RMFI understands equity and inclusion to be true moral and behavioral obligations. For us, equity and inclusion are part of working toward a more just and equitable society. Diversity in our teams and organizations will strengthen us and strengthen our community.
RMFI DEI PLAN: 2021-2024
Organizational Goals & Strategies
Goal 1: Engage people of all ages, abilities, and backgrounds including youth, families, people of color, LGBTQ, and seniors in RMFI’s stewardship work.
Strategy 1: When able, structure stewardship opportunities in a way that makes them more inviting to people of all ages, abilities, and backgrounds.
- Offer a minimum of 4 half-day stewardship opportunities each year that are local; easily accessible; non-technical; and suitable for youth, families, and others.
- Continue offering stewardship opportunities every day of the week rather than only on weekends.
- Investigate a more culturally appropriate name for RMFI’s “volunteer” stewardship opportunities.
- During the morning orientation and safety talk on volunteer workdays, include an acknowledgement of the importance of DEI to RMFI, how that will be reflected in the workday, and an acknowledgement of the history of the land on which the workday is taking place.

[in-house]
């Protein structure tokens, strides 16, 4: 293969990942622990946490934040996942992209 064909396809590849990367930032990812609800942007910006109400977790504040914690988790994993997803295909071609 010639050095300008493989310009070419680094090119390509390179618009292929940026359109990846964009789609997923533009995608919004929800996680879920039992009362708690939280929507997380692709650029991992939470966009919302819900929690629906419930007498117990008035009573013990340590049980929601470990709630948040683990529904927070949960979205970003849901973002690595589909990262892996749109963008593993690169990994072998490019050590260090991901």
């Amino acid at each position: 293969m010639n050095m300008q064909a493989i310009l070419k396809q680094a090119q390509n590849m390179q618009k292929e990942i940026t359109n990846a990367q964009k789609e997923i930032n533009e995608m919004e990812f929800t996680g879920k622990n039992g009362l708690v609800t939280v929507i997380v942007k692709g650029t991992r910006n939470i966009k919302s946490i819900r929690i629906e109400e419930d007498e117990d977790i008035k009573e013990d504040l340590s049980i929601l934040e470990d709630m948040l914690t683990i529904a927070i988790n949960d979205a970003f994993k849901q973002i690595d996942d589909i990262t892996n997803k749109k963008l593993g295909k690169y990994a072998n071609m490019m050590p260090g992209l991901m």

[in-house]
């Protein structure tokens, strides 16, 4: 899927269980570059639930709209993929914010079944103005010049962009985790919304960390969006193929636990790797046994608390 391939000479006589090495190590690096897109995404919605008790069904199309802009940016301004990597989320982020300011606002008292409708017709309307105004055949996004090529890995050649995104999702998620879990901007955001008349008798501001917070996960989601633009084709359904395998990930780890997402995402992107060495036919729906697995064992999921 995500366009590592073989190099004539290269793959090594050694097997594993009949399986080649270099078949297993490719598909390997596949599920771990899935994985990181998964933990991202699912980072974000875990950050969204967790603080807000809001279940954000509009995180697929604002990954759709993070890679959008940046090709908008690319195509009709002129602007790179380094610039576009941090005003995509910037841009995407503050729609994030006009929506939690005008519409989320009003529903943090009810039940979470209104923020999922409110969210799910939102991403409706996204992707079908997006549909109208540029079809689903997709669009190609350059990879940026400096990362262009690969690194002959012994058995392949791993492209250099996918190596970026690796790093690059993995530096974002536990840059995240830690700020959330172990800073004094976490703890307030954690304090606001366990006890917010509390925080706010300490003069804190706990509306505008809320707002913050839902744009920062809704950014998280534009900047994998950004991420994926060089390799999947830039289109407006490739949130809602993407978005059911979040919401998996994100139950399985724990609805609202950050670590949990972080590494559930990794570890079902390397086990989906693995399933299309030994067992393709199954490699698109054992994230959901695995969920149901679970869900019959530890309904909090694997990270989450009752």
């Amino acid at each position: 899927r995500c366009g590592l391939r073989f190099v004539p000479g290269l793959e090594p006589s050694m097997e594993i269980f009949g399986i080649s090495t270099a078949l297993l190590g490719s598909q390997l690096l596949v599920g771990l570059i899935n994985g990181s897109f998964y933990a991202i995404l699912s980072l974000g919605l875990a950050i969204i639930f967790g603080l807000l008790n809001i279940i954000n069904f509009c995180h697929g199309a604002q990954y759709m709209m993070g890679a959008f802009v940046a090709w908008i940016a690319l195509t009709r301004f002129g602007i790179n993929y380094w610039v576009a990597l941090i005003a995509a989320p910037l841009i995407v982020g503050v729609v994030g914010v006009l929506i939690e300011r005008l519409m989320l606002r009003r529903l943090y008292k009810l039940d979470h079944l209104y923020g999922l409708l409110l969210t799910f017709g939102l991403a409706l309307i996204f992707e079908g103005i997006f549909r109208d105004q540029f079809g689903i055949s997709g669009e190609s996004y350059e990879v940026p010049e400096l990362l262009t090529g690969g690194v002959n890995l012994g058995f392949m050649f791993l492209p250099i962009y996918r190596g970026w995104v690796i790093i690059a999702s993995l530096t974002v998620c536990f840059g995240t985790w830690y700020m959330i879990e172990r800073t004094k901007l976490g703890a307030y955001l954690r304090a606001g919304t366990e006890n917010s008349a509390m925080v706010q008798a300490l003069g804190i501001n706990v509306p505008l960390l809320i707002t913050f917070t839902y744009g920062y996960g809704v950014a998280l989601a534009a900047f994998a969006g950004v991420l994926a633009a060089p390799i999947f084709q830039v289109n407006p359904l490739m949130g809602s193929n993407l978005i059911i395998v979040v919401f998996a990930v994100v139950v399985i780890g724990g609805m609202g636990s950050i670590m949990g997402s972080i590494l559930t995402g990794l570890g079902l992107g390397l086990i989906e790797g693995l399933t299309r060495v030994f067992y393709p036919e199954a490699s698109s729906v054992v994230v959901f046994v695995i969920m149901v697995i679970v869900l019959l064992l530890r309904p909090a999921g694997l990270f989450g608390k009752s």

- Offer 2-3 projects each year that are focused on engaging specific groups that have traditionally been underserved (i.e. female identifying only).
- Make more projects accessible to those without personal transportation.
- Do more projects locally, in urban areas, or in areas accessible by public transportation, and indicate accessibility on the project schedule.
- Make a reasonable effort to facilitate carpooling.
- Integrate and adapt new community engagement efforts (i.e. welcome email, post-project emails, etc.) into outreach for specific groups.
- Prepare culturally appropriate and relevant educational resources to utilize on the workday to enrich the overall experience for participants.
Strategy 2: Utilize more effective marketing and outreach methods to reach new audiences.
- Utilize photographs that are representative of our region’s diverse population, but avoids tokenism, to show that stewardship is an activity that can be undertaken by all.
- Utilize appropriate and relevant verbiage to describe stewardship opportunities so they are better understood and inviting to potential participants.
- Actively seek out partnerships with nonprofits and other groups who specialize in serving unique populations. Learn from these groups to better understand the unique challenges and opportunities for each.
- Continue our work with Generation Wild and other initiatives to engage underserved youth and communities in hands-on environmental stewardship and outdoor education efforts.